After this event the tyranny became much harsher. In consequence of his vengeance for his brother, and of the execution and banishment of a large number of persons, Hippias became a distrusted and an embittered man. About three years after the death of Hipparchus, finding his position in the city insecure, he set about fortifying Munichia, with the intention of establishing himself there. While he was still engaged on this work, however, he was expelled by Cleomenes, king of Lacedaemon, in consequence of the Spartans being continually incited by oracles to overthrow the tyranny. These oracles were obtained in the following way. The Athenian exiles, headed by the Alcmeonidae, could not by their own power effect their return, but failed continually in their attempts. Among their other failures, they fortified a post in Attica, Lipsydrium, above Mt. Parnes, and were there joined by some partisans from the city; but they were besieged by the tyrants and reduced to surrender. After this disaster the following became a popular drinking song:
Ah! Lipsydrium, faithless friend!
Lo, what heroes to death didst send,
Nobly born and great in deed!
Well did they prove themselves at need
Of noble sires a noble seed.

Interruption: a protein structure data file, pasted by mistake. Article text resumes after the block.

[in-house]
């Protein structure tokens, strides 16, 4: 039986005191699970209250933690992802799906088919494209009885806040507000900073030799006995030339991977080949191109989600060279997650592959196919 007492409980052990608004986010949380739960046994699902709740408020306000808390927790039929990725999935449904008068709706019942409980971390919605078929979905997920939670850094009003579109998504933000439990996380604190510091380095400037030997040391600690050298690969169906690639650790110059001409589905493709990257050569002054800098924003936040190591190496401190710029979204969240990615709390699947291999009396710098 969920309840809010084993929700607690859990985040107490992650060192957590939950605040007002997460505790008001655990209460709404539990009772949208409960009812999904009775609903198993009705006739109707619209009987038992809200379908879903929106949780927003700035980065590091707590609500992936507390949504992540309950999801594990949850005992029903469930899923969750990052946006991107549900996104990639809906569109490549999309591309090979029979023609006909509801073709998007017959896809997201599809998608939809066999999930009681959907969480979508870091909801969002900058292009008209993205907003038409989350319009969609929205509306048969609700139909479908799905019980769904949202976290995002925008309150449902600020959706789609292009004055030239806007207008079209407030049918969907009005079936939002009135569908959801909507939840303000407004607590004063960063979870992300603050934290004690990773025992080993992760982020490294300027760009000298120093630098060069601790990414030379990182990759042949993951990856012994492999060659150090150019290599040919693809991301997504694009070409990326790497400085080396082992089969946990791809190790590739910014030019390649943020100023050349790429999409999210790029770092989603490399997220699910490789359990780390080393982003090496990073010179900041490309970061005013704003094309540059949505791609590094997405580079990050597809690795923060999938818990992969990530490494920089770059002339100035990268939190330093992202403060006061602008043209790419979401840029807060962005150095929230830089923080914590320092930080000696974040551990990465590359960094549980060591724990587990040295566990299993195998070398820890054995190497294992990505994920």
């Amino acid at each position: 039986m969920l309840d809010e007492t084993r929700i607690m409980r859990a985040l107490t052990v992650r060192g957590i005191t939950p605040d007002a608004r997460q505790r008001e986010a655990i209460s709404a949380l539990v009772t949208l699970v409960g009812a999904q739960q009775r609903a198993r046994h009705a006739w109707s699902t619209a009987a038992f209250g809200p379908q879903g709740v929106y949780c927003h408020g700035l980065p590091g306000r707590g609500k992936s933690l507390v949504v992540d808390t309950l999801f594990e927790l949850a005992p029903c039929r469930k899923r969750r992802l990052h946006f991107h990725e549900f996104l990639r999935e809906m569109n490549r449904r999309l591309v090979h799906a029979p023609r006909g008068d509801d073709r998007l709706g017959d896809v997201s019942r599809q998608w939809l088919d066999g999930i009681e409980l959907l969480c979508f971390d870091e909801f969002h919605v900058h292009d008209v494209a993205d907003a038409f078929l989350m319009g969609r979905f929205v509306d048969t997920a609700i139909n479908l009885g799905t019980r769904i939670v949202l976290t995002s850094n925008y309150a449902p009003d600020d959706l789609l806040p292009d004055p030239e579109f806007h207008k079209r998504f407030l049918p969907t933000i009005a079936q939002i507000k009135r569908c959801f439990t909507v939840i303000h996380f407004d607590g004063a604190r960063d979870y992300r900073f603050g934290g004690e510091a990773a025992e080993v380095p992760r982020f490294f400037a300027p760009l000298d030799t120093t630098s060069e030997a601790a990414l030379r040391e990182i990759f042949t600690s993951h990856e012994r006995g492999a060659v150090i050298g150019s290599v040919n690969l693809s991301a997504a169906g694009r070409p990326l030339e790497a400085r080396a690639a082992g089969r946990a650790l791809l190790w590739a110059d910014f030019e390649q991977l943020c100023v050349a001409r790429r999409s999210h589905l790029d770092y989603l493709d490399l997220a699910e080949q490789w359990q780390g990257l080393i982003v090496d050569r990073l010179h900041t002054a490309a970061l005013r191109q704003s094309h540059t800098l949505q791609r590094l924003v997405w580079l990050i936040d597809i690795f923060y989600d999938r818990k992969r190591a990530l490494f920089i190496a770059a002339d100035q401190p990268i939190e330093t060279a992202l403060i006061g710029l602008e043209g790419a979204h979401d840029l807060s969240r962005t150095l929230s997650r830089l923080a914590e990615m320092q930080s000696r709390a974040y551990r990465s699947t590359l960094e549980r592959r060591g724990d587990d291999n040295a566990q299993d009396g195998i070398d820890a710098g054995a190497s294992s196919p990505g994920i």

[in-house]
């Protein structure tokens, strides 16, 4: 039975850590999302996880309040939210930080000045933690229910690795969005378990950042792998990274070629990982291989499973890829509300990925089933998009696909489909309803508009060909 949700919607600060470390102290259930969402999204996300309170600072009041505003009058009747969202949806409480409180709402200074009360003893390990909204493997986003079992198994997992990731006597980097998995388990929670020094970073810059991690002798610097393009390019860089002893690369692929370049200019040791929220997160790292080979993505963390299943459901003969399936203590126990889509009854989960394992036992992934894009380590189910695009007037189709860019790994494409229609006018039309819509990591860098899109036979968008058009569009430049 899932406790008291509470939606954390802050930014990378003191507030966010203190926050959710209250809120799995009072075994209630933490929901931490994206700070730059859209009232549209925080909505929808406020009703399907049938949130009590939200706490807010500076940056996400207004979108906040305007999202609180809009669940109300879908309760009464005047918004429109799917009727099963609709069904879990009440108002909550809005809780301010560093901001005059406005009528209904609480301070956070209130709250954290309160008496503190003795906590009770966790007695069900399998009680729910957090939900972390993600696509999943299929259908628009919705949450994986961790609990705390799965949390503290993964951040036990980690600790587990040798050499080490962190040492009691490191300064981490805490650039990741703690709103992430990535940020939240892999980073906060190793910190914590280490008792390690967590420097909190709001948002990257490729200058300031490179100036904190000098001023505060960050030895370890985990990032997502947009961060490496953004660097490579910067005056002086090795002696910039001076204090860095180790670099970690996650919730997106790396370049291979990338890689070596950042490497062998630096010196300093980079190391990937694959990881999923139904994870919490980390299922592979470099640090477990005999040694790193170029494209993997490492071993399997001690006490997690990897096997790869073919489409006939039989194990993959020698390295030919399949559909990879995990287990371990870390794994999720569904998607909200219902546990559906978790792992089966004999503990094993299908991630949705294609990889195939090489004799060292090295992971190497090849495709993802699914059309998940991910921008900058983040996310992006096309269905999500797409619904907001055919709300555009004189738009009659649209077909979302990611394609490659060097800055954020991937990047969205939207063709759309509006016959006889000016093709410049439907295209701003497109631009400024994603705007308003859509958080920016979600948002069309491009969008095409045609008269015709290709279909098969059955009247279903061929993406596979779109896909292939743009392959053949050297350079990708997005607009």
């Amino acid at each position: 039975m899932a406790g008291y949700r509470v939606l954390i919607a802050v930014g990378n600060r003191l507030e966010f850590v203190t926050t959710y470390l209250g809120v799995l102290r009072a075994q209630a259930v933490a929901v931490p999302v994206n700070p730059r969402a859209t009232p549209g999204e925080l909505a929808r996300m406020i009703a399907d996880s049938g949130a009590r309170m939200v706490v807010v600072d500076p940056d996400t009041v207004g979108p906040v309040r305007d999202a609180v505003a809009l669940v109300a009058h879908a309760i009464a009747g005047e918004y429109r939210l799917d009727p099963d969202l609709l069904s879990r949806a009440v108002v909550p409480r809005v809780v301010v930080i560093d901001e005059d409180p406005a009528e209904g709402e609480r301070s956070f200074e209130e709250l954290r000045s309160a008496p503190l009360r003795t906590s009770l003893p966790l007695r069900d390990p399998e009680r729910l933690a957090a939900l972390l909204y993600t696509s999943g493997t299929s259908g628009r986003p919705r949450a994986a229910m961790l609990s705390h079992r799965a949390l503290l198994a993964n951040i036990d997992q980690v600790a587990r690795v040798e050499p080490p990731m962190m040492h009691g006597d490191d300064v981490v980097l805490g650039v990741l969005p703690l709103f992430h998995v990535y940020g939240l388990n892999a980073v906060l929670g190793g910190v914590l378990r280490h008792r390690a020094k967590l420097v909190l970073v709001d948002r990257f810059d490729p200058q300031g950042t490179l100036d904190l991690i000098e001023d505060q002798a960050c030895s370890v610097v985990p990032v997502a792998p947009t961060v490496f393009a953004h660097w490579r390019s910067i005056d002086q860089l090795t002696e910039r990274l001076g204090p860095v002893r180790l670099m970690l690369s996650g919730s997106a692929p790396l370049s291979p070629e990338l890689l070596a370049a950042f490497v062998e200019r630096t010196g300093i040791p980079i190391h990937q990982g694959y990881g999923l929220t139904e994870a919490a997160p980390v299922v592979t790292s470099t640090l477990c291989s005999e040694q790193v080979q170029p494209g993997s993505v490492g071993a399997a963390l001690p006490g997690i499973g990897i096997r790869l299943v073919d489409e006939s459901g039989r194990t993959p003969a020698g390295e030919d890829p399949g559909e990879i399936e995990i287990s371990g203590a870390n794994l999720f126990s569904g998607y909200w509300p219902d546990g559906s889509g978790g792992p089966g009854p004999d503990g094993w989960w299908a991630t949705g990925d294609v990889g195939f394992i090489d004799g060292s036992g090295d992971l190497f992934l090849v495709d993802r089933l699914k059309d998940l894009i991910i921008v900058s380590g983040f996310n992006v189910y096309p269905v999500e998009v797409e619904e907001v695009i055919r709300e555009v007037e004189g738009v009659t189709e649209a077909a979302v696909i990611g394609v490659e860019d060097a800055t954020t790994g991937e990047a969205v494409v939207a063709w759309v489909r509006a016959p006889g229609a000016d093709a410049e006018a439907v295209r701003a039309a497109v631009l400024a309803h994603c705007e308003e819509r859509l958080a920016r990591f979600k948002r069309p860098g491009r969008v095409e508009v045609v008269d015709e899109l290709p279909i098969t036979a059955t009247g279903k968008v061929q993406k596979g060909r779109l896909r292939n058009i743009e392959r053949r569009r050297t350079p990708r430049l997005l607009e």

Having failed, then, in every other method, they took the contract for rebuilding the temple at Delphi, thereby obtaining ample funds, which they employed to secure the help of the Lacedaemonians. All this time the Pythia kept continually enjoining on the Lacedaemonians who came to consult the oracle, that they must free Athens; till finally she succeeded in impelling the Spartans to that step, although the house of Pisistratus was connected with them by ties of hospitality. The resolution of the Lacedaemonians was, however, at least equally due to the friendship which had been formed between the house of Pisistratus and Argos. Accordingly they first sent Anchimolus by sea at the head of an army; but he was defeated and killed, through the arrival of Cineas of Thessaly to support the sons of Pisistratus with a force of a thousand horsemen. Then, being roused to anger by this disaster, they sent their king, Cleomenes, by land at the head of a larger force; and he, after defeating the Thessalian cavalry when they attempted to intercept his march into Attica, shut up Hippias within what was known as the Pelargic wall and blockaded him there with the assistance of the Athenians. While he was sitting down before the place, it so happened that the sons of the Pisistratidae were captured in an attempt to slip out; upon which the tyrants capitulated on condition of the safety of their children, and surrendered the Acropolis to the Athenians, five days being first allowed them to remove their effects. This took place in the archonship of Harpactides, after they had held the tyranny for about seventeen years since their father’s death, or in all, including the period of their father’s rule, for nine-and-forty years.